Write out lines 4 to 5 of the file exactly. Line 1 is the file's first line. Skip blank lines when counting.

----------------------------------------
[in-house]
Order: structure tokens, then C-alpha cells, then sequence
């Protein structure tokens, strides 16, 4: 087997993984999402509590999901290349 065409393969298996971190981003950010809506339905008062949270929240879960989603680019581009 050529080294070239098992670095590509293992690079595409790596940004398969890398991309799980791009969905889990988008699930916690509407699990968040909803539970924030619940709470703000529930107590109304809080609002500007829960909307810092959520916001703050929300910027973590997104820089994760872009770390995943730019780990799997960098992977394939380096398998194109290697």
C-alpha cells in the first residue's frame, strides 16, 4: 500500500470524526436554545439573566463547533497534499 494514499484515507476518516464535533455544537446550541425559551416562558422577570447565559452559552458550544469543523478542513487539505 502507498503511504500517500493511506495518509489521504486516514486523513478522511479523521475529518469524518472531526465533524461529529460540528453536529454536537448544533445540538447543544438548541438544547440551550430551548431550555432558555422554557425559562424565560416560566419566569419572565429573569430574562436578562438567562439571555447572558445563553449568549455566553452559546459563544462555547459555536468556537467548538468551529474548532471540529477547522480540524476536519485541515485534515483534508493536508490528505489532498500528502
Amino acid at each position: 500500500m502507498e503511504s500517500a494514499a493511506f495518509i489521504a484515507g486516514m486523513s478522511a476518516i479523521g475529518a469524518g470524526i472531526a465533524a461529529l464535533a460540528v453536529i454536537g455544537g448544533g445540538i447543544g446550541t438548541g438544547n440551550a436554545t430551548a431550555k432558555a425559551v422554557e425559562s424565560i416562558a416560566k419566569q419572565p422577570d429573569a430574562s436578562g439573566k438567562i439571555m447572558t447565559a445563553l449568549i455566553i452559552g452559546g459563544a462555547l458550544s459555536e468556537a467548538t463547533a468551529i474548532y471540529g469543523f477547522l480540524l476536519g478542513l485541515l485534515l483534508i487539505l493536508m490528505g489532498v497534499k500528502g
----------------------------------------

C-alpha cells in the first residue's frame, strides 16, 4: 500500500470524526436554545439573566463547533497534499 494514499484515507476518516464535533455544537446550541425559551416562558422577570447565559452559552458550544469543523478542513487539505 502507498503511504500517500493511506495518509489521504486516514486523513478522511479523521475529518469524518472531526465533524461529529460540528453536529454536537448544533445540538447543544438548541438544547440551550430551548431550555432558555422554557425559562424565560416560566419566569419572565429573569430574562436578562438567562439571555447572558445563553449568549455566553452559546459563544462555547459555536468556537467548538468551529474548532471540529477547522480540524476536519485541515485534515483534508493536508490528505489532498500528502
Amino acid at each position: 500500500m502507498e503511504s500517500a494514499a493511506f495518509i489521504a484515507g486516514m486523513s478522511a476518516i479523521g475529518a469524518g470524526i472531526a465533524a461529529l464535533a460540528v453536529i454536537g455544537g448544533g445540538i447543544g446550541t438548541g438544547n440551550a436554545t430551548a431550555k432558555a425559551v422554557e425559562s424565560i416562558a416560566k419566569q419572565p422577570d429573569a430574562s436578562g439573566k438567562i439571555m447572558t447565559a445563553l449568549i455566553i452559552g452559546g459563544a462555547l458550544s459555536e468556537a467548538t463547533a468551529i474548532y471540529g469543523f477547522l480540524l476536519g478542513l485541515l485534515l483534508i487539505l493536508m490528505g489532498v497534499k500528502g